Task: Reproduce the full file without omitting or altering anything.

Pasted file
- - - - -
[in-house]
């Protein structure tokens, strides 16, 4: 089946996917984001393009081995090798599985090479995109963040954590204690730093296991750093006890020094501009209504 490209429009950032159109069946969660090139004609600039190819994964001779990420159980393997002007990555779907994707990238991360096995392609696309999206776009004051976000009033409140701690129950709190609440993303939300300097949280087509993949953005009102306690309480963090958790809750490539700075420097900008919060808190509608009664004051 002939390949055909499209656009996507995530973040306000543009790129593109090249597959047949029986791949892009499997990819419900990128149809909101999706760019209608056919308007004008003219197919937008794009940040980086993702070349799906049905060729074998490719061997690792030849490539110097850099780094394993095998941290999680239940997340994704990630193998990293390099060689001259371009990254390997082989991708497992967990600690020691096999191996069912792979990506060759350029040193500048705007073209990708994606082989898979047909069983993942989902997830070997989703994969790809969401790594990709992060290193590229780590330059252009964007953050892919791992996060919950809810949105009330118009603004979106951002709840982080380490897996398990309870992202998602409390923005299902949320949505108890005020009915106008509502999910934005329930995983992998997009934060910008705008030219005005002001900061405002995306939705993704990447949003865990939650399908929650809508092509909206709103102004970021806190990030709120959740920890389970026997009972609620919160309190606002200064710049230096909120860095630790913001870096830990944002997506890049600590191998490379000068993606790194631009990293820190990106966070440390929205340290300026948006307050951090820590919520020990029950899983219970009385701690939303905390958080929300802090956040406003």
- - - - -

[in-house]
């Protein structure tokens, strides 16, 4: 089946996917984001393009081995090798599985090479995109963040954590204690730093296991750093006890020094501009209504 490209429009950032159109069946969660090139004609600039190819994964001779990420159980393997002007990555779907994707990238991360096995392609696309999206776009004051976000009033409140701690129950709190609440993303939300300097949280087509993949953005009102306690309480963090958790809750490539700075420097900008919060808190509608009664004051 002939390949055909499209656009996507995530973040306000543009790129593109090249597959047949029986791949892009499997990819419900990128149809909101999706760019209608056919308007004008003219197919937008794009940040980086993702070349799906049905060729074998490719061997690792030849490539110097850099780094394993095998941290999680239940997340994704990630193998990293390099060689001259371009990254390997082989991708497992967990600690020691096999191996069912792979990506060759350029040193500048705007073209990708994606082989898979047909069983993942989902997830070997989703994969790809969401790594990709992060290193590229780590330059252009964007953050892919791992996060919950809810949105009330118009603004979106951002709840982080380490897996398990309870992202998602409390923005299902949320949505108890005020009915106008509502999910934005329930995983992998997009934060910008705008030219005005002001900061405002995306939705993704990447949003865990939650399908929650809508092509909206709103102004970021806190990030709120959740920890389970026997009972609620919160309190606002200064710049230096909120860095630790913001870096830990944002997506890049600590191998490379000068993606790194631009990293820190990106966070440390929205340290300026948006307050951090820590919520020990029950899983219970009385701690939303905390958080929300802090956040406003």